Financial Times

INSEAD Leadership Summit discusses global financial crisis

By Bandula Sirimanna

SINGAPORE -- The global financial crisis that was triggered by the US sub prime mortgage defaults has sent shock waves around the world –leading to an unprecedented spate of central bank and government interventions to stabilize markets and rebuild public confidence. These efforts to safeguard global financial stability also extended beyond major industrial economies to emerging markets, according to Rajat M. Nag, Managing Director-General of the Asian Development Bank.

Mr Rajat M. Nag (extreme left) with the rest of the panel.

Mr. Nag was addressing the Leadership Summit Asia 2008 held at Claude and Tuulikki Auditorium of the INSEAD Asia Campus in Singapore last week. The summit promotes dialogue and a healthy debate on whether Asia is riding – or writing – the future. These interactive sessions covered the growing shift of economic power to Asia, and the challenges and sustainability of this growth. Participants also discussed leadership skills and capabilities that are most effective for global success, and the role of the CEO in managing risks and driving profits through global expansion and innovation. It was revealed that the US Federal Reserve is setting up US$30 billion in swap lines with Brazil, Korea, Mexico, and Singapore while the IMF is launching a US$ 100 billion short-term liquidity facility for economies with generally sound macro economic systems, he added.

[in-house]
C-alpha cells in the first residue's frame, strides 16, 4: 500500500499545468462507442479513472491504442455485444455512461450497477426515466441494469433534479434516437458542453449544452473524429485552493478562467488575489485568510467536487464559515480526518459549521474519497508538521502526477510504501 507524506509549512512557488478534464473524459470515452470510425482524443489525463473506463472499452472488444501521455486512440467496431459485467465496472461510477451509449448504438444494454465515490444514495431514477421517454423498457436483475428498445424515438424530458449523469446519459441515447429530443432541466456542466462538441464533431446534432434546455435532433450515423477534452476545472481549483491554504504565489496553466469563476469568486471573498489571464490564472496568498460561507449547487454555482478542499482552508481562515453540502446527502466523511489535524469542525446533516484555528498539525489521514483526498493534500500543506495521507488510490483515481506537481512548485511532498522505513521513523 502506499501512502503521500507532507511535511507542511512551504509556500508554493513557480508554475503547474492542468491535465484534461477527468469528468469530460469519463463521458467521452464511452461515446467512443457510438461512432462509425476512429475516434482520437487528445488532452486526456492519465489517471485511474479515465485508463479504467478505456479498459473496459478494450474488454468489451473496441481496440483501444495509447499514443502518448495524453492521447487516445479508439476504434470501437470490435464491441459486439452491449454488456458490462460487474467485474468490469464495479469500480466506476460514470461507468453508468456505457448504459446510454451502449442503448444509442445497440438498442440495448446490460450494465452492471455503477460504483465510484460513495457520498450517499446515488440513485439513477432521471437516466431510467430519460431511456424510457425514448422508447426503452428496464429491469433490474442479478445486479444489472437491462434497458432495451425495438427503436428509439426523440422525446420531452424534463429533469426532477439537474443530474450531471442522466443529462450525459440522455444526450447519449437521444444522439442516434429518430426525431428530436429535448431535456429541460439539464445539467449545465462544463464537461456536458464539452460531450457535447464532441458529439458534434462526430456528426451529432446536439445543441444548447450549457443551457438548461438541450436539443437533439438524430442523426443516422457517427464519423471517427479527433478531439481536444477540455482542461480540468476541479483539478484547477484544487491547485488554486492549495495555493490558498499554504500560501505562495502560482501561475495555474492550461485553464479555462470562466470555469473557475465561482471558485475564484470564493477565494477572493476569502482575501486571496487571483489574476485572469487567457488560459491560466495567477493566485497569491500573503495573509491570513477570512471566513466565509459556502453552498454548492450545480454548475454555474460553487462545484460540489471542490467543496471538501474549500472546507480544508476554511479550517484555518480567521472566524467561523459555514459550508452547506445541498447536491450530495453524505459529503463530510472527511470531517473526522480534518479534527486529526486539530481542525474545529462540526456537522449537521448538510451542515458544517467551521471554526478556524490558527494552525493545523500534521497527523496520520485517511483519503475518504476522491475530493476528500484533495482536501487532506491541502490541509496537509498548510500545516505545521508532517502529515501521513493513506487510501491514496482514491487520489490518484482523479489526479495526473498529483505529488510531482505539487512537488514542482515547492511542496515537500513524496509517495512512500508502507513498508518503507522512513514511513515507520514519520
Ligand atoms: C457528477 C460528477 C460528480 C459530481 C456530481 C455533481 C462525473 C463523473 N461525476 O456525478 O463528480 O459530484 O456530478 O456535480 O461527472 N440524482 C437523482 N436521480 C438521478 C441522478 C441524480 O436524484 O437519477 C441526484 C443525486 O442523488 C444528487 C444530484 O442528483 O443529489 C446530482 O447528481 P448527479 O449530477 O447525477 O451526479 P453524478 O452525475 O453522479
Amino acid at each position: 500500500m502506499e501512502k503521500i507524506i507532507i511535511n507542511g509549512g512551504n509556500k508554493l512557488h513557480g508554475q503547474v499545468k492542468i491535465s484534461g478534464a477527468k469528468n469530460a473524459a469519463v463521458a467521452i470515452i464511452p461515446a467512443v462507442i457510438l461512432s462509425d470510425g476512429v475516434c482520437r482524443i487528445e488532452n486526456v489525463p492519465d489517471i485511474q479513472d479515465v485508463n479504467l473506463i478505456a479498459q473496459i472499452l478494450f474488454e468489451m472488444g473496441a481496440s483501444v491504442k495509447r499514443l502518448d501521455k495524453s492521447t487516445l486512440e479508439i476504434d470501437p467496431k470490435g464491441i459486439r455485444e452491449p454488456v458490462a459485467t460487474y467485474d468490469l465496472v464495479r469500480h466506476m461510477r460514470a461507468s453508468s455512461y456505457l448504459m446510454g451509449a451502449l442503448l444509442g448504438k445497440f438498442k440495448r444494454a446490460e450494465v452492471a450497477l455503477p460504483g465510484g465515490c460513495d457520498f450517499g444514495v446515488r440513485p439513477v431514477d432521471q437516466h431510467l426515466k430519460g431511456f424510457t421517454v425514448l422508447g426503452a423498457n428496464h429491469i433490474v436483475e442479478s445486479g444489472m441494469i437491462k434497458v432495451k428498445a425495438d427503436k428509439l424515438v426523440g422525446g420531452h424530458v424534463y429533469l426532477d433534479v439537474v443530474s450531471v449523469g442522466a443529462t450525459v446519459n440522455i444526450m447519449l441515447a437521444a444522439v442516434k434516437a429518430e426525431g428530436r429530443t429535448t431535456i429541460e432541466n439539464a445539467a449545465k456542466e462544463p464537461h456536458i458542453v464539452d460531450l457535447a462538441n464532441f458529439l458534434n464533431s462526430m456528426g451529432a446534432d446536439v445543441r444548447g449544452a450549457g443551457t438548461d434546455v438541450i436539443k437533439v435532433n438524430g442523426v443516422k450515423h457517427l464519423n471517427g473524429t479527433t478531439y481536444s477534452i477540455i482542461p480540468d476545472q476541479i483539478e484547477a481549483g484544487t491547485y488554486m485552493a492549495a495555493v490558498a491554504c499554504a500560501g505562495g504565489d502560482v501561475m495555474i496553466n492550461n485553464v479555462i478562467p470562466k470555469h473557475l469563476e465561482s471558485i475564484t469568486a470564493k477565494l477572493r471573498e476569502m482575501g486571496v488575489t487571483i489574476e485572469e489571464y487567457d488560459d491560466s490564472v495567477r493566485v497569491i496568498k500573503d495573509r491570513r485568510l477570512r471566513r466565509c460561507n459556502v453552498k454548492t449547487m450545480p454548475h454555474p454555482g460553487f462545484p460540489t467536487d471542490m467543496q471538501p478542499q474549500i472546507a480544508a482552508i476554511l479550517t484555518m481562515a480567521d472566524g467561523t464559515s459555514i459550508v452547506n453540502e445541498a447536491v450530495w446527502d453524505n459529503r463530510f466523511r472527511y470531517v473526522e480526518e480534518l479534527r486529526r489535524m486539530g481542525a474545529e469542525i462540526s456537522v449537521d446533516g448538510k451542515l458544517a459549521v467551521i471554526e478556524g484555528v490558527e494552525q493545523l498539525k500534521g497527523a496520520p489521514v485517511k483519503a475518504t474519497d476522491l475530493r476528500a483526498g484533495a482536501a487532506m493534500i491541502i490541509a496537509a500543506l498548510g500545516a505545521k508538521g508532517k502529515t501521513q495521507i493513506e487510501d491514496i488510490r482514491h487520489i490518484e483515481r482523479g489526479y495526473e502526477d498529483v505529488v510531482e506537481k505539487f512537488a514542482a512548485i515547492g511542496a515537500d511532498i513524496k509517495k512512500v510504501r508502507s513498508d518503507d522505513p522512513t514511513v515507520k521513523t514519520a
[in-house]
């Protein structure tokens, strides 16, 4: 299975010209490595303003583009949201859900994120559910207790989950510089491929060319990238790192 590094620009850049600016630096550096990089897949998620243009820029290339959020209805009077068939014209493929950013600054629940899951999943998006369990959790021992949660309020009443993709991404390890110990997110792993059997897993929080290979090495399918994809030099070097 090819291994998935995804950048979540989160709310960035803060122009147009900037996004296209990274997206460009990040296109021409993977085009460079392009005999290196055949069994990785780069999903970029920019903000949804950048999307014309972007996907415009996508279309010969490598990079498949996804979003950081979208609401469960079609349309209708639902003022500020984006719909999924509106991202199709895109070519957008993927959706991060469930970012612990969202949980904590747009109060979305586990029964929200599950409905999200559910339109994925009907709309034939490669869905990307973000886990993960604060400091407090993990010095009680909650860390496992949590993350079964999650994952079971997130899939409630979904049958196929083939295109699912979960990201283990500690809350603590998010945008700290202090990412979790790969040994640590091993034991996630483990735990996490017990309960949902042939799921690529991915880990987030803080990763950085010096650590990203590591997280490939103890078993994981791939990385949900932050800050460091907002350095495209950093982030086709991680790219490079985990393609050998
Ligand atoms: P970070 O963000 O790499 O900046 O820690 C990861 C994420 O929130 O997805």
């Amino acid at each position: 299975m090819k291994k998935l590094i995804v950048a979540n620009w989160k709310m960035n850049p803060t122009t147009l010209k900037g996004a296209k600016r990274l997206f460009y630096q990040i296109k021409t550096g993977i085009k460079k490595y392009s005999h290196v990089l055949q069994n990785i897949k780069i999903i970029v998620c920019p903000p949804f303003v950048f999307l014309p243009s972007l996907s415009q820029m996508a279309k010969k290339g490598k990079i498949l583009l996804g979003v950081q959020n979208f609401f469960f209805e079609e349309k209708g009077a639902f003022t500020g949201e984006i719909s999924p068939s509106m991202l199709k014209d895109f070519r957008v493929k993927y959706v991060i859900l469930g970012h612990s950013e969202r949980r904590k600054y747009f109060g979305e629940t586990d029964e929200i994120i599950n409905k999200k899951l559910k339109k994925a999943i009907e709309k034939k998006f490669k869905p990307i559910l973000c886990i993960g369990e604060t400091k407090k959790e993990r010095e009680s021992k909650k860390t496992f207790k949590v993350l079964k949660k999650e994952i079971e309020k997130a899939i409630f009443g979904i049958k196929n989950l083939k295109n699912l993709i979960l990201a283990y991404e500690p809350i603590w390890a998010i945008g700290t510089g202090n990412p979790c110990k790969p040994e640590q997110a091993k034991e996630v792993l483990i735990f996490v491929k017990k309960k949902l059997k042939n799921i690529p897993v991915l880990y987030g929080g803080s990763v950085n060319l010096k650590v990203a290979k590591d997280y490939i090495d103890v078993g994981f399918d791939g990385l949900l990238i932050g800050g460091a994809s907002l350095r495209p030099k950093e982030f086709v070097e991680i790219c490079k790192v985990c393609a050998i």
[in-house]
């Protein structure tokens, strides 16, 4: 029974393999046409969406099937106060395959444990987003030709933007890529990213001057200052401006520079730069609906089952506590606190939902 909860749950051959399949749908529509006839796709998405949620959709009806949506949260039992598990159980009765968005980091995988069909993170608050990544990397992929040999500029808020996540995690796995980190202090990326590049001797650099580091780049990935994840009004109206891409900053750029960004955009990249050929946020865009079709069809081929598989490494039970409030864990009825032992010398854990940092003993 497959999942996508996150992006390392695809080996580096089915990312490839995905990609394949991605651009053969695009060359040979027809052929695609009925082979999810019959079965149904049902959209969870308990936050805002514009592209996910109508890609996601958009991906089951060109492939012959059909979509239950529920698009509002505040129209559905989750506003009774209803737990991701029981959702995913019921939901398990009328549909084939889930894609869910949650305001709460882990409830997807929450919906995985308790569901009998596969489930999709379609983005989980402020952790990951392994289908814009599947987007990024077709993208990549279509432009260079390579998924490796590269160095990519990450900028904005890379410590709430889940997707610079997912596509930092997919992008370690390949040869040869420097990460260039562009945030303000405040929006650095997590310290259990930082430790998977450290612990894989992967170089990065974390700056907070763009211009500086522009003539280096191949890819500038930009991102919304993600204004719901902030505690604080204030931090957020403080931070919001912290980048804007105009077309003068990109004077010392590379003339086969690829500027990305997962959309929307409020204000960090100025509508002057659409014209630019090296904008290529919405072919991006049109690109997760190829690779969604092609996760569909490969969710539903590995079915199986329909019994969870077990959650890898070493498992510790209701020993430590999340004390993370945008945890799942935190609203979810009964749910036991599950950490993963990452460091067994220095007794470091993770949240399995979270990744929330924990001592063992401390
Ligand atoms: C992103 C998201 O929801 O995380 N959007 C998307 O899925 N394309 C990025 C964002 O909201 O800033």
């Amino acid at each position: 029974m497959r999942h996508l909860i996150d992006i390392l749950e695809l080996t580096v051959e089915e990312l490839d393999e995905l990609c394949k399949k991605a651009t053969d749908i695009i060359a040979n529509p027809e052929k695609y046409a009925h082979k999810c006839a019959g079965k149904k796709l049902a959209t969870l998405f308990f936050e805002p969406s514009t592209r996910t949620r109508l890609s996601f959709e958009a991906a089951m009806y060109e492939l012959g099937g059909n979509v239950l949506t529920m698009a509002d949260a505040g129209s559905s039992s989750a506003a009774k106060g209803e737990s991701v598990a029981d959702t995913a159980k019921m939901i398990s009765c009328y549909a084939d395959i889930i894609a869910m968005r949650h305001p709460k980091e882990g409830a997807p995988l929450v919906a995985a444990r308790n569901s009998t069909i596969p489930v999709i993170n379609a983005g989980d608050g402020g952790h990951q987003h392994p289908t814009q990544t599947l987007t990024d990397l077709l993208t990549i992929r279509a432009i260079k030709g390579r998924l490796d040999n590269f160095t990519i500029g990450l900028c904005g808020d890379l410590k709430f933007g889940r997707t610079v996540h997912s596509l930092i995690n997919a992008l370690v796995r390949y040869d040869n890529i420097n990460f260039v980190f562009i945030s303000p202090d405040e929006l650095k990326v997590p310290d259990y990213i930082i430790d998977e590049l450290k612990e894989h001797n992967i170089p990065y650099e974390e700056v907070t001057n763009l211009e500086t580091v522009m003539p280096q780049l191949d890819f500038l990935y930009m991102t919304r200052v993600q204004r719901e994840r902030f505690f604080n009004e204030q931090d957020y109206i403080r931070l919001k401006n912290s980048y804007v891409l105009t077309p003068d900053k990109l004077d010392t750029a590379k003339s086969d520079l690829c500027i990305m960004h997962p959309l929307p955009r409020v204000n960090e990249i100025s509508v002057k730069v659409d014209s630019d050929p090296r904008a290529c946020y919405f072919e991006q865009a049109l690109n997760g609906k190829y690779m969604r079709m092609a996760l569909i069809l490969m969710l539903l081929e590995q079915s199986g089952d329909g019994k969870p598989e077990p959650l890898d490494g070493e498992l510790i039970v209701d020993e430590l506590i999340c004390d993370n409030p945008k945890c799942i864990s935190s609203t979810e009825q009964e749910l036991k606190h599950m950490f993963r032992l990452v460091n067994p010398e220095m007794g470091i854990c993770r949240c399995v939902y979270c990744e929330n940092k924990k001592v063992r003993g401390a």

Mr Nag told a packed audience of around 300 global leaders from business, government, media and academia that Asian countries are to face some very difficult challenges ahead as the global financial crisis spreads to the real economy and global growth outlook rapidly deteriorates. In the short term, Asia’s economic and financial systems will likely come under increased pressure as the global credit crunch spreads through domestic financial markets and funding conditions in general. He added that tighter global credit will affect the region’s financial markets and worsen Asia’s investment climate. And because Asia continues to require substantial investment and innovation, this poses a considerable threat to the region’s long-term growth and thus its ability to continue to rapidly reduce poverty.

Today’s Asia is at the crossroads. It is a booming market for almost every product or service imaginable. It is able to serve as a platform for cost reductions throughout the entire value chain. And it is producing global competitors – such as Tata and Huawei – at a speed the world has not seen before. However the CEO of Aviva Asia Pacific Simon Machell noted that 9 % growth in Asia may prevent the global economy from sliding into deep recession, but recent financial conditions have deteriorated sharply and huge volatility has been the order of the day.

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